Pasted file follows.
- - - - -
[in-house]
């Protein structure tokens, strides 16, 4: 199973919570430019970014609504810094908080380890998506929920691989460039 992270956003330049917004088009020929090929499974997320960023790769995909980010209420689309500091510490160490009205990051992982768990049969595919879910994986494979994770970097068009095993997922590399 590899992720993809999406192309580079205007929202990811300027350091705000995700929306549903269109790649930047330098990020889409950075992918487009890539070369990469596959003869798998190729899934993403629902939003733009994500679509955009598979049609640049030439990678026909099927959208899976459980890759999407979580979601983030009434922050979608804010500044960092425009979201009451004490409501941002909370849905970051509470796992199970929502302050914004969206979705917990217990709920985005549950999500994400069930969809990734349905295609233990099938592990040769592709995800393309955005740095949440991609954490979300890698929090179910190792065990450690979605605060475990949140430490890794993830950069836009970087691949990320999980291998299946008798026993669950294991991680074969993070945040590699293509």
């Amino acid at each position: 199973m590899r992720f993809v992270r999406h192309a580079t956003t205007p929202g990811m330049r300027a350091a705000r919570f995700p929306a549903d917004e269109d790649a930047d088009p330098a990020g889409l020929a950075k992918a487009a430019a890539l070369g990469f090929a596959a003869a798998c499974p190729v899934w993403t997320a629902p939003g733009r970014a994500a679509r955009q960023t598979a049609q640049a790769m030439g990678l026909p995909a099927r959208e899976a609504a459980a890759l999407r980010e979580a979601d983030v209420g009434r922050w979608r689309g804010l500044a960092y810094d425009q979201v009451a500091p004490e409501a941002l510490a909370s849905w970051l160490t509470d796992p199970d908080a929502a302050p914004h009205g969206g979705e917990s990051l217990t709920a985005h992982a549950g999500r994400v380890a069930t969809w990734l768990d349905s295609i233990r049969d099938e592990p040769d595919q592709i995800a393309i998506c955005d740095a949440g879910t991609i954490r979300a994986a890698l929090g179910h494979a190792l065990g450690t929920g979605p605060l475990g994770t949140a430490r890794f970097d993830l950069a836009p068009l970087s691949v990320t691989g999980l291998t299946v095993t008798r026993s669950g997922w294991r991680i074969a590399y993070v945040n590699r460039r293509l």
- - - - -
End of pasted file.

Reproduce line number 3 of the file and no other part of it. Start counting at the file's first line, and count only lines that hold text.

């Amino acid at each position: 199973m590899r992720f993809v992270r999406h192309a580079t956003t205007p929202g990811m330049r300027a350091a705000r919570f995700p929306a549903d917004e269109d790649a930047d088009p330098a990020g889409l020929a950075k992918a487009a430019a890539l070369g990469f090929a596959a003869a798998c499974p190729v899934w993403t997320a629902p939003g733009r970014a994500a679509r955009q960023t598979a049609q640049a790769m030439g990678l026909p995909a099927r959208e899976a609504a459980a890759l999407r980010e979580a979601d983030v209420g009434r922050w979608r689309g804010l500044a960092y810094d425009q979201v009451a500091p004490e409501a941002l510490a909370s849905w970051l160490t509470d796992p199970d908080a929502a302050p914004h009205g969206g979705e917990s990051l217990t709920a985005h992982a549950g999500r994400v380890a069930t969809w990734l768990d349905s295609i233990r049969d099938e592990p040769d595919q592709i995800a393309i998506c955005d740095a949440g879910t991609i954490r979300a994986a890698l929090g179910h494979a190792l065990g450690t929920g979605p605060l475990g994770t949140a430490r890794f970097d993830l950069a836009p068009l970087s691949v990320t691989g999980l291998t299946v095993t008798r026993s669950g997922w294991r991680i074969a590399y993070v945040n590699r460039r293509l």